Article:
The Bro Mitzvah
Original Air Date: Apr 29, 2013
Caitlin –Senior Staff Writer
If any man has ever spent the majority of his life planning his bachelor party (without even spending most of that time planning to get married), it’s Barney Stinson. With his standards, he needs everything to go just right. Well, too bad.
Robin sends him out into the city with $5000 in cash. He’s not worried at all- until he gets kidnapped. Thankfully (probably), his captors are Ted and Marshall. They’re taking him away from a dinner with Robin and his mom and to his surprise bachelor party.
While Robin maintains an extremely awkward presence with Loretta, who A. thinks she’s a virgin, and B. helps teach her about sex even after learning otherwise, Barney gets excited for everything his friends have set up. That, however, means a trip just outside of Atlantic City and a hotel room with a clown and Ralph Macchio (who Barney hates). The worst part is the fact that Marshall and Ted did manage to get a stripper. Why is that bad? Because the stripper is Quinn.
Quinn’s not too happy with Barney, and that’s before learning he’s already getting married again. She dances with everyone but him, and soon everybody is ready to get back to NYC. On the way, Ralph pressures Barney back into the depths of gambling. He loses $80,000. He also loses Marshall. He promises he’ll get the money, but before he can, a frustrated Robin finds out about Quinn. She says they’re over, which seems like a huge overreaction, especially for her. Sure enough, it’s all part of the plan.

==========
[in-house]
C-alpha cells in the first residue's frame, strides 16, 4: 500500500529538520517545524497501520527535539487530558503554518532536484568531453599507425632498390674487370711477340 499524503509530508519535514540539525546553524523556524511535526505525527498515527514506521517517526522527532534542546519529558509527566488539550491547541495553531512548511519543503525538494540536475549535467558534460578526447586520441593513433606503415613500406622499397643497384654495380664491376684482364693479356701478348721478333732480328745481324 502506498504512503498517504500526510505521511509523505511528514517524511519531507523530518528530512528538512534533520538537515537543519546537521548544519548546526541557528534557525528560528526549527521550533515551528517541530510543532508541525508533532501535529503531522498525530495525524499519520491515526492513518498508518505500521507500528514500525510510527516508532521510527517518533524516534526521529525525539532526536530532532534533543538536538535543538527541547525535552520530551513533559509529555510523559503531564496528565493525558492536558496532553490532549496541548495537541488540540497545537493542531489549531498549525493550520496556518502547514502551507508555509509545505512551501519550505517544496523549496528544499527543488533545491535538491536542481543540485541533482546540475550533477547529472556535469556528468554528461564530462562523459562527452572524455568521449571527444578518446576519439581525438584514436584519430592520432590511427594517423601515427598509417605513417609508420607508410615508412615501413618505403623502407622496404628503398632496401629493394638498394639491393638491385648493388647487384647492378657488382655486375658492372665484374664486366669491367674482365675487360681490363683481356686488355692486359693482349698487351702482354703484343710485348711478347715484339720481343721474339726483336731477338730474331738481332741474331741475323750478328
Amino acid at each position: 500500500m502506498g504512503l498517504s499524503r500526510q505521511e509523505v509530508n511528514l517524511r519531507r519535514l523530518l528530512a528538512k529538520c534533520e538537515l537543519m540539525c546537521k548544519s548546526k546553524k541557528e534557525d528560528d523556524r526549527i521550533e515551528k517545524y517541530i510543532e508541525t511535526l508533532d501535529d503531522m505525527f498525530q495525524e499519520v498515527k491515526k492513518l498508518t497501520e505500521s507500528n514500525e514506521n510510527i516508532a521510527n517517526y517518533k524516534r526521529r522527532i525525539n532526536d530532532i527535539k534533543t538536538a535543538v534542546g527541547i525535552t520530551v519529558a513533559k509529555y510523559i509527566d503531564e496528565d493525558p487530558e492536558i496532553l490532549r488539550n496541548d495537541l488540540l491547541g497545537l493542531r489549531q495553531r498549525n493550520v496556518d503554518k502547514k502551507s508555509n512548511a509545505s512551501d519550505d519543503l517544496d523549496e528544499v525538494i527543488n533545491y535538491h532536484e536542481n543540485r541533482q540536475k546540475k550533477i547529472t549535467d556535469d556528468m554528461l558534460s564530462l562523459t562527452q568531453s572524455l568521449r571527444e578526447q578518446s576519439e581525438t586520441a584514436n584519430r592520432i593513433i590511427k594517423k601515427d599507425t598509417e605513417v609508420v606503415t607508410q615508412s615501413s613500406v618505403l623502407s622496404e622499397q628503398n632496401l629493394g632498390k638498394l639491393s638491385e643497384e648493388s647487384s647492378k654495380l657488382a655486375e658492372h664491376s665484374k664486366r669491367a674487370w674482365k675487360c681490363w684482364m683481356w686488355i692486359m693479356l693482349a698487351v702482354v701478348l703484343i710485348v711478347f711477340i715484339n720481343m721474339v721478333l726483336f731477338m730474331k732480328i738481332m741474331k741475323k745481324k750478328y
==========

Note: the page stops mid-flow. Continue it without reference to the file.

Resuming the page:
What’s the plan? Everything we’ve seen so far. Quinn, Ralph, the casino staff, and Loretta are all in on it. They’re giving Barney the worst night of his life, and, while doing so, everything he ever wanted for his party. The fake Chinese mob pretends to cut off Marshall’s hand and drags Barney up to his room, where a surprise party is waiting for him. The only thing missing is Barney’s real Karate Kid, William Zabka. But not really- he’s under all that clown makeup.
With shows getting more and more intense in their last episodes of the season, it’s nice to have a fun episode of a fun show- though it might have been better if promos hadn’t at least partially given away the practical joke background. On a side note for those who watch Castle: did the last scene, and especially Barney’s reaction to everything, seem decidedly similar to the end of their 100th episode? If other shows are going to make these set-ups a “thing” too, I hope they can pull it off as well as these shows did.
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